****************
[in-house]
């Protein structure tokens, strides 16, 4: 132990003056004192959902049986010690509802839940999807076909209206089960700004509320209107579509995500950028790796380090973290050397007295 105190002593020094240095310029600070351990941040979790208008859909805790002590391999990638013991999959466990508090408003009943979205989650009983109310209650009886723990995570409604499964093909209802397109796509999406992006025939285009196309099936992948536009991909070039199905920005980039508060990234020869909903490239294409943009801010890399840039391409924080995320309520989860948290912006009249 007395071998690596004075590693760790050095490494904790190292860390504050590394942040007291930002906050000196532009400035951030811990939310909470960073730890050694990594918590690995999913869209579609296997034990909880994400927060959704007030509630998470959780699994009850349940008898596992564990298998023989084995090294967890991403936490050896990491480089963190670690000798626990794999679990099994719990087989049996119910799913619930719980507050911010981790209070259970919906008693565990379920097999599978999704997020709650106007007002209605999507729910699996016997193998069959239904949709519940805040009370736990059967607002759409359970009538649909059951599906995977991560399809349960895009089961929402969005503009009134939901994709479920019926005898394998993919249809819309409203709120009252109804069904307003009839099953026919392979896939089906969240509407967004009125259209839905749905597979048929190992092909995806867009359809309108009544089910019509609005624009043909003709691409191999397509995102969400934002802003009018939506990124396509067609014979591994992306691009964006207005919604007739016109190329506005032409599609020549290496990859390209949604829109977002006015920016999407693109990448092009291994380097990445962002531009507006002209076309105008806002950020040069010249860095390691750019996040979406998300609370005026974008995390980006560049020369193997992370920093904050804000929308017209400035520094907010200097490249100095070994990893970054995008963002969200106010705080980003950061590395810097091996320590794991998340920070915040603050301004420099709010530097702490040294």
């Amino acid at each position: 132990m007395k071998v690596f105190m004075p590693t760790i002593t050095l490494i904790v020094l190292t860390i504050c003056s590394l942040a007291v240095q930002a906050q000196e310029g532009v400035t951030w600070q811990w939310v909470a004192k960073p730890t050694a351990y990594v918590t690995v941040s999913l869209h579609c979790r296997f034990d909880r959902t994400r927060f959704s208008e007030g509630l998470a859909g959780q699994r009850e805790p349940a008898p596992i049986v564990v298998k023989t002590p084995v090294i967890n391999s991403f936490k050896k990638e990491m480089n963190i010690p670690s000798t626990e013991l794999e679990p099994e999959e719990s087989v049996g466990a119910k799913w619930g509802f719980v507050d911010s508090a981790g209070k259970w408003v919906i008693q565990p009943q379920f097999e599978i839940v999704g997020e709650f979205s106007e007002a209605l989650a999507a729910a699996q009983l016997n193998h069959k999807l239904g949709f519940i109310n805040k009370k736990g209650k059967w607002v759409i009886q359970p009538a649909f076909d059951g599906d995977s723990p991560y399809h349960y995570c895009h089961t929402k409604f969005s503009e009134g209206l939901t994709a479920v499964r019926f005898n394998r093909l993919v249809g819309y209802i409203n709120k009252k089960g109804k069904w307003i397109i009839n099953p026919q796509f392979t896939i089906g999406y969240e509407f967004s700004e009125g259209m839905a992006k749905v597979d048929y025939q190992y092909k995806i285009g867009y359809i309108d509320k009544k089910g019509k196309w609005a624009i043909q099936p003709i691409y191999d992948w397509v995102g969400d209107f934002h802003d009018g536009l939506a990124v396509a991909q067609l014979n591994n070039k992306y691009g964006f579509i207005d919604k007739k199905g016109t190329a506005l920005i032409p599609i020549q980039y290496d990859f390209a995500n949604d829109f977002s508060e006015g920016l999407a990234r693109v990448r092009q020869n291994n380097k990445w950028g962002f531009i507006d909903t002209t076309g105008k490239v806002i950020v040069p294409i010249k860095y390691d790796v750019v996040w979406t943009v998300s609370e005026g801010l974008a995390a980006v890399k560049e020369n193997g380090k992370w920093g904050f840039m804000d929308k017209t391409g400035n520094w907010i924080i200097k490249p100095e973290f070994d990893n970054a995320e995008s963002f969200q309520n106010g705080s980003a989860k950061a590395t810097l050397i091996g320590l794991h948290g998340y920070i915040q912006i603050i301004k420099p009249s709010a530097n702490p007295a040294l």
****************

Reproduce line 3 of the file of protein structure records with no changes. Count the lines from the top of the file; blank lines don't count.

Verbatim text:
């Amino acid at each position: 132990m007395k071998v690596f105190m004075p590693t760790i002593t050095l490494i904790v020094l190292t860390i504050c003056s590394l942040a007291v240095q930002a906050q000196e310029g532009v400035t951030w600070q811990w939310v909470a004192k960073p730890t050694a351990y990594v918590t690995v941040s999913l869209h579609c979790r296997f034990d909880r959902t994400r927060f959704s208008e007030g509630l998470a859909g959780q699994r009850e805790p349940a008898p596992i049986v564990v298998k023989t002590p084995v090294i967890n391999s991403f936490k050896k990638e990491m480089n963190i010690p670690s000798t626990e013991l794999e679990p099994e999959e719990s087989v049996g466990a119910k799913w619930g509802f719980v507050d911010s508090a981790g209070k259970w408003v919906i008693q565990p009943q379920f097999e599978i839940v999704g997020e709650f979205s106007e007002a209605l989650a999507a729910a699996q009983l016997n193998h069959k999807l239904g949709f519940i109310n805040k009370k736990g209650k059967w607002v759409i009886q359970p009538a649909f076909d059951g599906d995977s723990p991560y399809h349960y995570c895009h089961t929402k409604f969005s503009e009134g209206l939901t994709a479920v499964r019926f005898n394998r093909l993919v249809g819309y209802i409203n709120k009252k089960g109804k069904w307003i397109i009839n099953p026919q796509f392979t896939i089906g999406y969240e509407f967004s700004e009125g259209m839905a992006k749905v597979d048929y025939q190992y092909k995806i285009g867009y359809i309108d509320k009544k089910g019509k196309w609005a624009i043909q099936p003709i691409y191999d992948w397509v995102g969400d209107f934002h802003d009018g536009l939506a990124v396509a991909q067609l014979n591994n070039k992306y691009g964006f579509i207005d919604k007739k199905g016109t190329a506005l920005i032409p599609i020549q980039y290496d990859f390209a995500n949604d829109f977002s508060e006015g920016l999407a990234r693109v990448r092009q020869n291994n380097k990445w950028g962002f531009i507006d909903t002209t076309g105008k490239v806002i950020v040069p294409i010249k860095y390691d790796v750019v996040w979406t943009v998300s609370e005026g801010l974008a995390a980006v890399k560049e020369n193997g380090k992370w920093g904050f840039m804000d929308k017209t391409g400035n520094w907010i924080i200097k490249p100095e973290f070994d990893n970054a995320e995008s963002f969200q309520n106010g705080s980003a989860k950061a590395t810097l050397i091996g320590l794991h948290g998340y920070i915040q912006i603050i301004k420099p009249s709010a530097n702490p007295a040294l």